Posted by on Jan 23, 2012 in Current Affairs, Heart Leadership In Practice, Leadership, Wisdom From Other Authors | 0 comments

Golden Globe Awards LogAfter watching the Golden Globes on TV last Sunday, I woke up in the middle of the night thinking about it.  Apparently, my subconscious believed the show should be the subject of a blog post and found a way of jostling me into alertness.

Always one to listen to my inner voice, I came to realize in the daylight that the Hollywood Foreign Press did some brilliant things to ensure the full power of its recognition was bestowed upon its awardees.  But they also did some things that unnecessarily undermined their effectiveness.

I want to make brief note of both.

Once a year, the Golden Globes are presented to television and film’s best writers, directors, actors and actresses, and the winners almost always have done truly exceptional work to earn the award.  It’s clear in the faces of these people that this recognition is extremely meaningful and that virtually all of them aspire to earn a Golden Globe though their work.

(Before you proceed, please begin thinking about your employees and how hard they work in order to earn your praise and approval.  There’s a parallel here).

This year’s host, comedian, Ricky Gervais, opened the ceremony with these words:

“Tonight you get Britain’s biggest comedian, hosting the world’s second biggest awards show, on America’s third biggest network… Sorry, fourth.”

As he said these things, we could see the audience wince.  Why?  Let’s dissect what he said.

In expressing “Tonight you get Britain’s biggest comedian,” Gervais effectively made the show about him – and not at all the people who were to be recognized – either by winning or by being nominated.

In saying, “Hosting the world’s second biggest awards show,” he inferred that the award wasn’t all that prestigious – inherently demeaning the experience and the prize.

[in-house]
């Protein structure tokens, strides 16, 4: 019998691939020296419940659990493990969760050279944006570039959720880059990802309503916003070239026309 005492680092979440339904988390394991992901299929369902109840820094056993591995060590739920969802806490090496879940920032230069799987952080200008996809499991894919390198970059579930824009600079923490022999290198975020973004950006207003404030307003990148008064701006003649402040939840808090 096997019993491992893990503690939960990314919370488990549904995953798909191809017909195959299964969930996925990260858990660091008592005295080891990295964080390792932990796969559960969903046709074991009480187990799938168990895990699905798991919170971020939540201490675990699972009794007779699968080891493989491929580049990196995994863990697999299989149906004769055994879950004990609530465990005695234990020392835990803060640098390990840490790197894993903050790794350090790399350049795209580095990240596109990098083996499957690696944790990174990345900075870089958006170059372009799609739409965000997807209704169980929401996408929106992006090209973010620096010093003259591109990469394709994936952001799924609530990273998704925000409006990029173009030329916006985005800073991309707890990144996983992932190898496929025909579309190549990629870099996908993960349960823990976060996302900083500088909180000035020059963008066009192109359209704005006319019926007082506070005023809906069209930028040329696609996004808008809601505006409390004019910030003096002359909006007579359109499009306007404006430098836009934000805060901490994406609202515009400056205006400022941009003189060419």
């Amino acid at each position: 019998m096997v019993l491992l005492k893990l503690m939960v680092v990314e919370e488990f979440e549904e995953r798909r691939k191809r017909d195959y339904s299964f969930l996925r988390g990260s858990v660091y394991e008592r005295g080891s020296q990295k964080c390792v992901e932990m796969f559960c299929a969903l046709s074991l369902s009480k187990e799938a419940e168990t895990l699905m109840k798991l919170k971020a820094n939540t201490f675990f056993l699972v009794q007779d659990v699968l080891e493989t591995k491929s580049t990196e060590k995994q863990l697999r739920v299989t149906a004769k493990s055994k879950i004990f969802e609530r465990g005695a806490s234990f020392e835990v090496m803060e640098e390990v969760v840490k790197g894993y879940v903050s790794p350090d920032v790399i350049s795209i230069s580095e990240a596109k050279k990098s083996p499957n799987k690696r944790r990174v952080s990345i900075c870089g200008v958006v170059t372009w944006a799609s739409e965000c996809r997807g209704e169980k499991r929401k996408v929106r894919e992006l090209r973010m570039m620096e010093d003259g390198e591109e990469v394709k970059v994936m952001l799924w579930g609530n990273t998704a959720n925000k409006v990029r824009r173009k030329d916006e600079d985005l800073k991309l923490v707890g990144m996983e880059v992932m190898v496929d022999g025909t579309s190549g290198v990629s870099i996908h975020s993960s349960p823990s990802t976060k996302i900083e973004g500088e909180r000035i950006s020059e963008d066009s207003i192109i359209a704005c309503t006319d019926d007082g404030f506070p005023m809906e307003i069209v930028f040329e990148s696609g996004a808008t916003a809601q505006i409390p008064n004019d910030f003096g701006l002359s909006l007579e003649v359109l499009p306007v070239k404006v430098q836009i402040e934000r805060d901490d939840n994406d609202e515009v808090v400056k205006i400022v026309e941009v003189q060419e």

And with his last phrase “on America’s third biggest network… sorry, fourth,” he was suggesting that better networks – and their audiences – weren’t interested in the show.

Whether or not we think Gervais is funny, it was clear to me that these short introductory sentences had real effect.  They were deflating and disheartening right at a time when his words should have conveyed admiration, gratitude and praise.

Now we can argue that celebrities all can take some poking and to maintain our sense humor here.  But in business, humor used in this way is destructive to people in the moment – and to their engagement long term.  Better to tell your high performing employees right at the get go how extremely grateful you are and take things from there.

This aside, there were three things done at the Golden Globes that I really loved and encourage you to make use of in your own recognition events:

Awardees Got To Speak:  At the Globes, it’s an acceptance speech that some times goes on too long.  But allowing award recipients their moment in the spotlight is clearly the best part of the recognition.  In business, especially for great accomplishments, ask your employees to briefly describe how they made their achievement.  It not only will be incredibly inspiring, it will teach everyone else on the team how to win like that.

Peers Present Awards:  Many different celebrities come on stage and announce the Globe winners.  While organization leaders may prefer to be more efficient and call out the awardees themselves, you might consider having a team-nominated award and invite one or even several employees to announce the recipient at your meeting.  Powerful.

An Esteemed Veteran Presents Truly Special Award: Legendary veteran actor, Sydney Poitier, presented a Lifetime Achievement Award to Morgan Freeman.  Poitier, regarded as one of the best ever in Hollywood, was symbolically perfect as the person to honor Freeman’s work.  How wonderful of an experience to be acknowledged and venerated by one of the greats!   If you have some esteemed long-term employee whose work is highly regarded by the team, ask them to strengthen the effect of some truly special recognition by making the presentation themselves.

In conclusion, I believe recognition is one of the most powerful motivators of human performance – and its effectiveness is greatly enhanced when the leader’s appreciation is authentic and people can feel it.

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